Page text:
Controversial internet security bill CISPA will most likely be scrapped, a U.S. committee representative has stated. Whilst it may be dead for now, will a new compromised version see the light of day?
A week of Apple riches, Microsoft's future, and low-end Lumia love
Our review of the Smartron S805 Android TV box, the device that got TV navigation right
NFL Super Bowl XLIX will be live streamed for free
NFL Super Bowl
NewerTech Wireless Aluminum Keypad Review
NewerTech Wireless Aluminum Keypad
Hands on with HoloLens
The U.S. House of Representatives passed a new version of the Cyber Intelligence Sharing and Protection Act (CISPA) today, but the new version of the bill may still die in the U.S. Senate.
TechNet, a lobbying firm representing Microsoft, Google, Yahoo and more, have sent a letter to Congress in support of the controversial Cyber Intelligence Sharing and Protection Act.
Microsoft praises new efforts by the US government to improve cyber security but offers little in the way of guidance considering its opinion of the revised CISPA bill.
The fight for internet freedom could be getting a little bit more defined; one group has created the Declaration of Internet Freedom, a bare-bones summary of their idea of 'digital rights.'
Microsoft seems to be distancing itself from its earlier support of CISPA, stating now that any such bill must allow "us to honor the privacy and security promises we make to our customers."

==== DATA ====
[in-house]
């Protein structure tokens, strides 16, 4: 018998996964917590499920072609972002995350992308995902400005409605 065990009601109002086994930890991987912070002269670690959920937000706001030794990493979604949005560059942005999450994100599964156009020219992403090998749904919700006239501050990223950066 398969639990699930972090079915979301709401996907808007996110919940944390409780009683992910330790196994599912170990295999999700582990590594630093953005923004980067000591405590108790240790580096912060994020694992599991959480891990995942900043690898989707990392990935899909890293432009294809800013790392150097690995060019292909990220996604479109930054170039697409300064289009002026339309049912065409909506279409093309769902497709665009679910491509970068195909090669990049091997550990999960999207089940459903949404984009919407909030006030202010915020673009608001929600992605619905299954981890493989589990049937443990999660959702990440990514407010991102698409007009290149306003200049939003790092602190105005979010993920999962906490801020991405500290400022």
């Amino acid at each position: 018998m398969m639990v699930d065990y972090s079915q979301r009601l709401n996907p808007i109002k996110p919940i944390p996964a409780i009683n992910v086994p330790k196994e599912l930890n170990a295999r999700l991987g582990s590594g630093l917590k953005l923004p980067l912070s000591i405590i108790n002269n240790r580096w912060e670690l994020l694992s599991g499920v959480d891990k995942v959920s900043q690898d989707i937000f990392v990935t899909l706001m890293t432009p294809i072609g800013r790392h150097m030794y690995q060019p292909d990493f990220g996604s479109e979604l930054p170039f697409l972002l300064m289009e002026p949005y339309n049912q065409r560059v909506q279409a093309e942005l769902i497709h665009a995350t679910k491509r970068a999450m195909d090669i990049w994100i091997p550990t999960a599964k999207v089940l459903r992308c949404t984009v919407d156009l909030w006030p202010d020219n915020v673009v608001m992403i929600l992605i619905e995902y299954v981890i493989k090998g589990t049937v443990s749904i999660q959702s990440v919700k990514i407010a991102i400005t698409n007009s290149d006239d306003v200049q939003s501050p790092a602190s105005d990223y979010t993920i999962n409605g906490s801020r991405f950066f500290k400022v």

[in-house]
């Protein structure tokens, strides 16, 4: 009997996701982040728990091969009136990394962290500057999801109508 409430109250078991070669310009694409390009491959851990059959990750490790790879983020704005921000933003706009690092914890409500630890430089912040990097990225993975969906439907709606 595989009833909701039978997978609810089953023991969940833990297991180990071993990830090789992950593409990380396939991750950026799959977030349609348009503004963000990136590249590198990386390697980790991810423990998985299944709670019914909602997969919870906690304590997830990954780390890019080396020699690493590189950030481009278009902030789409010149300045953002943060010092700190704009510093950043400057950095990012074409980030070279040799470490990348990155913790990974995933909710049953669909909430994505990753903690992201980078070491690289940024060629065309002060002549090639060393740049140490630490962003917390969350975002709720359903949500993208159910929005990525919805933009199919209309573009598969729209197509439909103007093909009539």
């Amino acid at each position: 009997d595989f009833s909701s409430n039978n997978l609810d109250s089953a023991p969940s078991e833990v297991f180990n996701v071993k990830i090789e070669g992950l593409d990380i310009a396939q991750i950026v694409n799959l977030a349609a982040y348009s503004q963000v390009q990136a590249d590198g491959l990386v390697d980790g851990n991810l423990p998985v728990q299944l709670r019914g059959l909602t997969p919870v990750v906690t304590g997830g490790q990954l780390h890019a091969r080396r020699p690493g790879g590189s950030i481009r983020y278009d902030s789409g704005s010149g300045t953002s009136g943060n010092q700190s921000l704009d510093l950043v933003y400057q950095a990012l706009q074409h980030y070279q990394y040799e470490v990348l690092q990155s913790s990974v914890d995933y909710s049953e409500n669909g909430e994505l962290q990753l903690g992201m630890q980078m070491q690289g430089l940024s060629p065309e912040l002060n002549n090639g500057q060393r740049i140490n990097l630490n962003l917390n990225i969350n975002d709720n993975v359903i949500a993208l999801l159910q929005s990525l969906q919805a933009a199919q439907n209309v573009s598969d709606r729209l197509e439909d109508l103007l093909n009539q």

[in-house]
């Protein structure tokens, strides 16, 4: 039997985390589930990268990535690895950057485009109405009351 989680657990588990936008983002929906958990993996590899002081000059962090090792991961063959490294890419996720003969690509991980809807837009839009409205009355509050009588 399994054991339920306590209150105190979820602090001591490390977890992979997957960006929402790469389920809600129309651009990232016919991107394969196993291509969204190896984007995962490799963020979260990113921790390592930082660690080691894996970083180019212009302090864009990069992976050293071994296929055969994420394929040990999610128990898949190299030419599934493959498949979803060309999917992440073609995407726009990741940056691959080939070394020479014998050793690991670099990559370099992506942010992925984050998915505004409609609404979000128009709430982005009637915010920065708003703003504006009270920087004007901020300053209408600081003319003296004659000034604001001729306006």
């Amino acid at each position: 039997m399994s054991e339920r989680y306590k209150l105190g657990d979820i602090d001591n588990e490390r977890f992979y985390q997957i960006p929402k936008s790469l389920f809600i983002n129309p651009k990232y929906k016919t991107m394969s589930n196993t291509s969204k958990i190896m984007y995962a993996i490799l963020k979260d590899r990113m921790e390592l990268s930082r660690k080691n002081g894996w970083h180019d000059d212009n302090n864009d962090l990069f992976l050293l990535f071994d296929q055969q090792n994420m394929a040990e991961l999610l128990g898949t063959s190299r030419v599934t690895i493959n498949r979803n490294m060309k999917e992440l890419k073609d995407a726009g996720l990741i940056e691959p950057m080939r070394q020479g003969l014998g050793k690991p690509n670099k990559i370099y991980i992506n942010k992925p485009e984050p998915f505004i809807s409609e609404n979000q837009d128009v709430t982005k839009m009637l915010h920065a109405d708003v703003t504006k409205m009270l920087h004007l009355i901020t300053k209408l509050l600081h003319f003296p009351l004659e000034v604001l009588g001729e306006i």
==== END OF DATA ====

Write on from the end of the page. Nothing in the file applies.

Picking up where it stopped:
CISPA, the bill hailed as 'the new SOPA,' passed through Congress by a healthy margin, despite cries from privacy advocates, and the Obama administration's threats to veto the bill.
The Obama Administration has threatened that the current version of the Cyber Intelligence Sharing and Protection Act (CISPA) if it is presented to President Barack Obama in its current form.
The Cyber Intelligence Sharing and Protection Act, or CISPA, is coming up for a vote in the US House of Representatives this week despite protests that the bill could lead to online privacy problems.
A new piece of legislation is causing an uproar among privacy advocates regarding the bill, which encourages ISPs to share information regarding cybersecurity threats and piracy with the government.